"I'm very excited to announce that myself and Kate Ceberano and Isaiah, fresh from his Eurovision journey, will be joining the choir of thousands at South Bank, which is very exciting, and we also will have another mystery guest to be announced at a later date, which is even more exciting," she continued.
The concert is designed to highlight the country's domestic violence crisis, and a recorded cover of the song featuring Noonan, Ceberano and Firebrace along with Archie Roach, Troy Cassar-Daley and Montaigne has freshly been released to raise funds in the fight against domestic violence.
"We have six singers spanning age 17 to 61 ... singing together for change, and everyone can buy that charity single and share the film clip and all that stuff, and know that every single cent from sale one will go to DV Connect through the Sony Foundation," she said. "The main focus of the charitable proceeds will be helping teenage youth in the DV crisis space, because they're often forgotten — well, not forgotten, but it's harder for them to have the support when it comes to housing and all sorts of other issues."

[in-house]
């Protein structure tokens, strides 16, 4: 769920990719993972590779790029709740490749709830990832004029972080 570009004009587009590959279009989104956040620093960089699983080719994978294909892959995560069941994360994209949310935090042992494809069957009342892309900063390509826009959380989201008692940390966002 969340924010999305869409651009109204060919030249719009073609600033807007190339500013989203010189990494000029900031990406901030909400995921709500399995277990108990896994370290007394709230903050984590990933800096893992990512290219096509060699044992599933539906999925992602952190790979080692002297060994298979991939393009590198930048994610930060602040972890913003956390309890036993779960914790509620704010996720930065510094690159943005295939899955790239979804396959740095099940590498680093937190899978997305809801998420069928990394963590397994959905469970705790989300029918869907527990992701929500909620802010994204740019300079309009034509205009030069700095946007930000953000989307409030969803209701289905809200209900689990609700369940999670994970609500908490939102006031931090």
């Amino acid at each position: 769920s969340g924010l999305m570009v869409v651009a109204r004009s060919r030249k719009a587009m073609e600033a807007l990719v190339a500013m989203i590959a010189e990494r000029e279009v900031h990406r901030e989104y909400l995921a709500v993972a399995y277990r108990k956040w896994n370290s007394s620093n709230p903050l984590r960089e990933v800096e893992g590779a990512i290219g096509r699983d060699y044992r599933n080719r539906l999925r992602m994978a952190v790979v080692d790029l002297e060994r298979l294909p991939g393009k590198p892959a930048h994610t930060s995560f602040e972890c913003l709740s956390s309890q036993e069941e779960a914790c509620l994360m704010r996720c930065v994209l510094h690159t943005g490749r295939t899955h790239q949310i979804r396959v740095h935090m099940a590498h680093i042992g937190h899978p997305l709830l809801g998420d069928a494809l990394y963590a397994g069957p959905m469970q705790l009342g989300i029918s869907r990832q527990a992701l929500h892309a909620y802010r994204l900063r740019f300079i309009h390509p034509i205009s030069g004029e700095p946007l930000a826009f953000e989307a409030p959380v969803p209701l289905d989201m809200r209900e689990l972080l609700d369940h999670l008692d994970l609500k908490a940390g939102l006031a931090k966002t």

Also reaching its culmination during QMF will be the inaugural Songs That Made Me mentorship program, providing emergent female singer-songwriters from Mt Isa, Mackay and Gladstone the opportunity to work with artists such as Deborah Conway, Clare Bowditch and Hannah Macklin and perform for their hometowns as well as at a special finale concert in Brisbane to be held at The Tivoli on Sunday 16 July.
"Songs That Made Me is all about empowering women to find their voice and sing their song and get to be mentored by amazing women, and it's also about empowering the regional voice," Noonan said of the program.